On July 30, 2023, the New York Times published an article reporting on a “rocky” start to DocGo’s migrant relocation efforts in New York City. The New York Times article reported that asylum-seekers have complained of threats and “broken promises” after New York City awarded DocGo the Relocation Contract. Specifically, the article stated that “[l]ocal authorities have expressed frustration at the lack of coordination between DocGo and agencies that could provide services to the migrants; local security guards hired by DocGo have repeatedly threatened the migrants; and finding steady work has been nearly impossible[.]” DocGo’s $432 million contract nearly matches the Company’s total 2022 revenue of roughly $441 million.
Following publication of the New York Times article, DocGo’s stock price fell $0.53 per share, or 6.29%, to close at $7.89 per share on July 31, 2023.
Then, on August 22, 2023, the Albany Times Union published an article reporting that the New York Attorney General (“AG”) had opened an investigation into DocGo and cautioned the Company to cease limiting migrants’ speech or movement. Specifically, the AG’s Civil Rights Bureau sent a letter sent to DocGo’s attorneys detailing “serious concerns” it had regarding potential violations of state and federal laws in its handling of the Relocation Contract.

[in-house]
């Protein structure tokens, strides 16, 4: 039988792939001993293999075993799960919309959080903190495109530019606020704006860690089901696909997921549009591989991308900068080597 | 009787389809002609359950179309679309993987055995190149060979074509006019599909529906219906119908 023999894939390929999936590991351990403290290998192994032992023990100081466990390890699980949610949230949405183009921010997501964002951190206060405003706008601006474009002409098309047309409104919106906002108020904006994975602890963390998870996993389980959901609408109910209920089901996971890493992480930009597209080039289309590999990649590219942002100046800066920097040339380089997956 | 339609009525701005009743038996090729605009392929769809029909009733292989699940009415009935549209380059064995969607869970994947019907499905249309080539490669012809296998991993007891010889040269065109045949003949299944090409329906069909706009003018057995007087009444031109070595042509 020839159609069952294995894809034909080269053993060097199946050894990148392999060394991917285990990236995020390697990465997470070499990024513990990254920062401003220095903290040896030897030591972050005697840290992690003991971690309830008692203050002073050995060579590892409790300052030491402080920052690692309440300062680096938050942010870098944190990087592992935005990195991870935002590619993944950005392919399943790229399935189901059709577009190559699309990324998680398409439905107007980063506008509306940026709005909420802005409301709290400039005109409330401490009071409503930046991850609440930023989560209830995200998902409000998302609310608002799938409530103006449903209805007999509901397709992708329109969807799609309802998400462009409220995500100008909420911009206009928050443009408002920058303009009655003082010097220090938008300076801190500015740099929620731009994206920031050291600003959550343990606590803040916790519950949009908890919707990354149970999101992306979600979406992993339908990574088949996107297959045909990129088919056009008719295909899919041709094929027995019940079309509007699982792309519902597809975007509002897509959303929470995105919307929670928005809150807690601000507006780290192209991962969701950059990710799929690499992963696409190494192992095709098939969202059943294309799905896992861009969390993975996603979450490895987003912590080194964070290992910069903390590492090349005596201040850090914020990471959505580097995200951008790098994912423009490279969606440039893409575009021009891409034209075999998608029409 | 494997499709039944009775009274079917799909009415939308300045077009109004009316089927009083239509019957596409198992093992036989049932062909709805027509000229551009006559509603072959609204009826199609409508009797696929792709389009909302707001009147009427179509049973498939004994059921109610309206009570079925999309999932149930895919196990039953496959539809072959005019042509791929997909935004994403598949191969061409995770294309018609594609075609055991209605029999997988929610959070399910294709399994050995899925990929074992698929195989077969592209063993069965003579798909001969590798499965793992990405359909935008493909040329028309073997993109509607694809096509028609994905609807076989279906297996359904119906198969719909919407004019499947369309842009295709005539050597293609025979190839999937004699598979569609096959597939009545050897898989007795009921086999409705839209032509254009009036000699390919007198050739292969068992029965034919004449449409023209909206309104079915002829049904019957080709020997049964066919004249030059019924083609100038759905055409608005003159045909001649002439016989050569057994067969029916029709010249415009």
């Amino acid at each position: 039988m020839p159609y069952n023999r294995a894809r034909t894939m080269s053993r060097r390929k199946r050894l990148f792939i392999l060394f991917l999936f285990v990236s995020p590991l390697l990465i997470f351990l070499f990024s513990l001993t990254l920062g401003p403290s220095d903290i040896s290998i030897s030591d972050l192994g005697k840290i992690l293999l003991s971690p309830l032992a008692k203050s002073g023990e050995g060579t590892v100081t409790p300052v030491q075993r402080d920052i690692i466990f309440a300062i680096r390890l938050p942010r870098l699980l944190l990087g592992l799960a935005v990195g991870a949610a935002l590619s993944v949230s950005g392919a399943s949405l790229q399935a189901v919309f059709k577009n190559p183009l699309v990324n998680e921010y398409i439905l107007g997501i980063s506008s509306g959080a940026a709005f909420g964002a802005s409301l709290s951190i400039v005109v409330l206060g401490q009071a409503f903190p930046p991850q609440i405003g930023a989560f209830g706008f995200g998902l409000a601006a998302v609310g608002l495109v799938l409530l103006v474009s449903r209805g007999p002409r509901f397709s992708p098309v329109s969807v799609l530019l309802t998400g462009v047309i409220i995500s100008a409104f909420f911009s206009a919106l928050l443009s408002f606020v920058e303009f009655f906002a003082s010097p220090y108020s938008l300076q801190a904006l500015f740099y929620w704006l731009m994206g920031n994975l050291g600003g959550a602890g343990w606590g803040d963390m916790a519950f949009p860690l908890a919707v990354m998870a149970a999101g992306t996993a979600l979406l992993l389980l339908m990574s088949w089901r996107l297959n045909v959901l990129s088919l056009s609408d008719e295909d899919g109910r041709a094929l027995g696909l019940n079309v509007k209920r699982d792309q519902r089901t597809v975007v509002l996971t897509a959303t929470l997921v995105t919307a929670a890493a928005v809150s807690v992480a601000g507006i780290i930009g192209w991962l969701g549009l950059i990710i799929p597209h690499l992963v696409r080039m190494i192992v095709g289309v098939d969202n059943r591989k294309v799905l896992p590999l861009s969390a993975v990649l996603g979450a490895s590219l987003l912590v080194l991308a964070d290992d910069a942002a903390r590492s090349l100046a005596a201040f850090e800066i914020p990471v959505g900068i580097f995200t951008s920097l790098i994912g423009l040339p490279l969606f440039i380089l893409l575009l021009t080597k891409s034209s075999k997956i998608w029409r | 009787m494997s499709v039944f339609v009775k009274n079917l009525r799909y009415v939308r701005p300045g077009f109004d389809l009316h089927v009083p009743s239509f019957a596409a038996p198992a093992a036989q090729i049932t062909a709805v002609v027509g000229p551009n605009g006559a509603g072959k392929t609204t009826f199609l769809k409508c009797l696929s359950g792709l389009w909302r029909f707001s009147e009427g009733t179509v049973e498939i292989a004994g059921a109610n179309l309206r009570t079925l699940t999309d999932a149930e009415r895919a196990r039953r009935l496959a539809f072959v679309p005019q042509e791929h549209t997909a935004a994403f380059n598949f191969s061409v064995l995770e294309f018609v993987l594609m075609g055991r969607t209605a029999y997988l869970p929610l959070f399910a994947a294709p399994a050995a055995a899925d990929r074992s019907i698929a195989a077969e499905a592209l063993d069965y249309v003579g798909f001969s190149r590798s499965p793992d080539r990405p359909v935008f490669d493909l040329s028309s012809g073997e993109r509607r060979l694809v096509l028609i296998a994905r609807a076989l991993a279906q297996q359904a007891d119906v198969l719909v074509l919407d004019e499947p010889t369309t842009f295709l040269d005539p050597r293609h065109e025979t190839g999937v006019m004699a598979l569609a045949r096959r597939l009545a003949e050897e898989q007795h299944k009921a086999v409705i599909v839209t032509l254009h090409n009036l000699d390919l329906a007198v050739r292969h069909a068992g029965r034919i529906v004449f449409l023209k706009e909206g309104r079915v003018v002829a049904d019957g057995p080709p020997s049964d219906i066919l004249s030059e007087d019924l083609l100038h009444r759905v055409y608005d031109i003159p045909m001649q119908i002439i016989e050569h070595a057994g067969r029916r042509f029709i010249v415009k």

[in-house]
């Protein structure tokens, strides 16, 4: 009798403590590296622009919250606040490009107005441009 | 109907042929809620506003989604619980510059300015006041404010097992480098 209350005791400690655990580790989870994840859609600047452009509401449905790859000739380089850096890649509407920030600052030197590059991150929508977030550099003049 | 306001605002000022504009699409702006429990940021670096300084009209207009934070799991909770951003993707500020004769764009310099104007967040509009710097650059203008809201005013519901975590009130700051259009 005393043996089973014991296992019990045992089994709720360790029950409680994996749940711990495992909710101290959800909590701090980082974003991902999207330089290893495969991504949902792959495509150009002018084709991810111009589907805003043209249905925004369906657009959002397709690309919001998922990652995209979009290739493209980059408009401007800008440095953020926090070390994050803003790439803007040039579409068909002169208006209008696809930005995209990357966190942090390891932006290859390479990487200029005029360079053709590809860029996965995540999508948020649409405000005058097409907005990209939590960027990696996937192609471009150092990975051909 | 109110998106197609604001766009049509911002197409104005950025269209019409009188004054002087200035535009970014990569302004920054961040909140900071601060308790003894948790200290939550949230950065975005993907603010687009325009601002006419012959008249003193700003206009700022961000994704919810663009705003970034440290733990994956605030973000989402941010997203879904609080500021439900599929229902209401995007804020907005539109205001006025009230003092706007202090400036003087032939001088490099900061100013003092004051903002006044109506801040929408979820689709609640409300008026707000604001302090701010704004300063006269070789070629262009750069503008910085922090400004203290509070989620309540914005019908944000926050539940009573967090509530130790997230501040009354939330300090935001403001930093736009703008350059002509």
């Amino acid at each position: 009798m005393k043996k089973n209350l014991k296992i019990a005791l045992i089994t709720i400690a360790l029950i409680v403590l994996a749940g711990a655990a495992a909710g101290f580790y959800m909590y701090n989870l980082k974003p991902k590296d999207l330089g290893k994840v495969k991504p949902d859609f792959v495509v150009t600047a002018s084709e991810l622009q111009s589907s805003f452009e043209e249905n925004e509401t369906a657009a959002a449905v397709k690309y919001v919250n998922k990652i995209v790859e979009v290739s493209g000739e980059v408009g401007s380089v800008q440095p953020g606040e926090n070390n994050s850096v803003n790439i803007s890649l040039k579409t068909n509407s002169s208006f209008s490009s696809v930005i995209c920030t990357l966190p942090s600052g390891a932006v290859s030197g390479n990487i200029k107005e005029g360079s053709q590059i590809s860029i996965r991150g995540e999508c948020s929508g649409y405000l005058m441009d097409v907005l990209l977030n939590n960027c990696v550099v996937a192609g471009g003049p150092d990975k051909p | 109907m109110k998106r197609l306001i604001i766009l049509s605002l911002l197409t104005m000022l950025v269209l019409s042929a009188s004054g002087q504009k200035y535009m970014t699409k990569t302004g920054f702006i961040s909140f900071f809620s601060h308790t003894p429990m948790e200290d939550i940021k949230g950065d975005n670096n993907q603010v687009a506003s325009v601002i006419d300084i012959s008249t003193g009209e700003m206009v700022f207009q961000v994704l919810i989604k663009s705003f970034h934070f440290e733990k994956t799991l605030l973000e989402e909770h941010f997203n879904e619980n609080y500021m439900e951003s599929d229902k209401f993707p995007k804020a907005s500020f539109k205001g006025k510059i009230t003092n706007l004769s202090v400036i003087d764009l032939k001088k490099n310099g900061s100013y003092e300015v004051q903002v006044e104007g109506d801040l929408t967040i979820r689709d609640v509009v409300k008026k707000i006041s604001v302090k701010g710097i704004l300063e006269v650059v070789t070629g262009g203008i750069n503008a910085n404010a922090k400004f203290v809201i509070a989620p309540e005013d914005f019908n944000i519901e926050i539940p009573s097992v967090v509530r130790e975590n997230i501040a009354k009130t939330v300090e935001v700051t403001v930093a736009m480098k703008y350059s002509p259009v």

Then, on September 6, 2023, New York City Comptroller Brad Lander (“Comptroller Lander”) announced that his office was declining to approve the Relocation Contract. Comptroller Lander noted in a letter to Department of Housing & Preservation Development commissioner Adolfo Carrión Jr. that his decision to reject the Relocation Contract was “due to numerous outstanding concerns” including “[i]nsufficient budget detail to justify over $432 million in contract value,” “[i]nconclusive reasoning as to the selection of the vendor and contradictory statements about their fiscal ability to provide contracted services,” “[i]nadequate vendor responsibility determination, contract oversight and subsequent questions about proper service delivery,” and “[i]nadequate information regarding the selection of subcontractors.” Mayor Adams had the authority to proceed with the Relocation Contract over Comptroller Lander’s objections and ultimately did so.
On this news, DocGo’s stock price fell $0.61 per share, or 7.47%, to close at $7.55 per share on September 6, 2023.
Then, on September 14, 2023, the Albany Times Union published an article reporting that Defendant Capone had falsified portions of his professional biography regarding his educational history. On the following day, September 15, 2023, DocGo disclosed Capone’s resignation as CEO in a filing with the Securities and Exchange Commission.
On this news, DocGo’s stock price fell $0.76 per share, or 11.76%, to close at $5.70 per share on September 15, 2023.
Finally, on September 18, 2023, Comptroller Lander announced that his office was commencing a real-time audit of operations and invoices incurred by DocGo in connection with the Relocation Contract. Specifically, Comptroller Lander noted that his office has “serious concerns about the selection of this vendor and its performance of contract duties.”
On this news, DocGo’s stock price fell $0.41 per share, or 7.19%, to close at $5.29 per share on September 18, 2023.